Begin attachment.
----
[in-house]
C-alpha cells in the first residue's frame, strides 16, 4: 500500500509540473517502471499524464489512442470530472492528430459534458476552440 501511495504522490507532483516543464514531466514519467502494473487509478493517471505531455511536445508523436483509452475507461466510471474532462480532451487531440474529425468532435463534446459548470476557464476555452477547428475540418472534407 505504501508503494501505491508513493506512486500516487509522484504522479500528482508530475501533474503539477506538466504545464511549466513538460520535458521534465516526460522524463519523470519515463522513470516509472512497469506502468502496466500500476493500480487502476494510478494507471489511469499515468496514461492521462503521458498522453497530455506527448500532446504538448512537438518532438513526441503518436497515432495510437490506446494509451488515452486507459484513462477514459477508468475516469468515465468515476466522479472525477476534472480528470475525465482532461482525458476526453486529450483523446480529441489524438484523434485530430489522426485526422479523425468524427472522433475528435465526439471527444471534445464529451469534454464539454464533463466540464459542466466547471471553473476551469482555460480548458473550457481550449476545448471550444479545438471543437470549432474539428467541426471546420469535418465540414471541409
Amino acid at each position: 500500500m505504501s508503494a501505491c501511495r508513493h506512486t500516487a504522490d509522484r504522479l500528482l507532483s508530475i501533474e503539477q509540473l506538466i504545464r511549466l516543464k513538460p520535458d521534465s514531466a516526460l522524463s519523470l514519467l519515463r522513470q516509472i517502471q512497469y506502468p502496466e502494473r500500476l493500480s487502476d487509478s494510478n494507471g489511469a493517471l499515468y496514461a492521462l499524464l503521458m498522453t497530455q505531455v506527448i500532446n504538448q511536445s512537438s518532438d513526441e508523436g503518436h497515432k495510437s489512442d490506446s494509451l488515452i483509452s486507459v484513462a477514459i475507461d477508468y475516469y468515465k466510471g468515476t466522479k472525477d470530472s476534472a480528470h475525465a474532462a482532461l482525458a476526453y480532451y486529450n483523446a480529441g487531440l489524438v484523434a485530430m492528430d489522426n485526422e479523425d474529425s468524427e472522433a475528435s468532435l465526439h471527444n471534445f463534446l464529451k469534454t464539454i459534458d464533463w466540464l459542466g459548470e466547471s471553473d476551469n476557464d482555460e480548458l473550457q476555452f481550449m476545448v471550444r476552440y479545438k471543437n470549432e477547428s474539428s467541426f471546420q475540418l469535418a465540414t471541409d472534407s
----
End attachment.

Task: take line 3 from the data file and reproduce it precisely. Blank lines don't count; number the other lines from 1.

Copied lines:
Amino acid at each position: 500500500m505504501s508503494a501505491c501511495r508513493h506512486t500516487a504522490d509522484r504522479l500528482l507532483s508530475i501533474e503539477q509540473l506538466i504545464r511549466l516543464k513538460p520535458d521534465s514531466a516526460l522524463s519523470l514519467l519515463r522513470q516509472i517502471q512497469y506502468p502496466e502494473r500500476l493500480s487502476d487509478s494510478n494507471g489511469a493517471l499515468y496514461a492521462l499524464l503521458m498522453t497530455q505531455v506527448i500532446n504538448q511536445s512537438s518532438d513526441e508523436g503518436h497515432k495510437s489512442d490506446s494509451l488515452i483509452s486507459v484513462a477514459i475507461d477508468y475516469y468515465k466510471g468515476t466522479k472525477d470530472s476534472a480528470h475525465a474532462a482532461l482525458a476526453y480532451y486529450n483523446a480529441g487531440l489524438v484523434a485530430m492528430d489522426n485526422e479523425d474529425s468524427e472522433a475528435s468532435l465526439h471527444n471534445f463534446l464529451k469534454t464539454i459534458d464533463w466540464l459542466g459548470e466547471s471553473d476551469n476557464d482555460e480548458l473550457q476555452f481550449m476545448v471550444r476552440y479545438k471543437n470549432e477547428s474539428s467541426f471546420q475540418l469535418a465540414t471541409d472534407s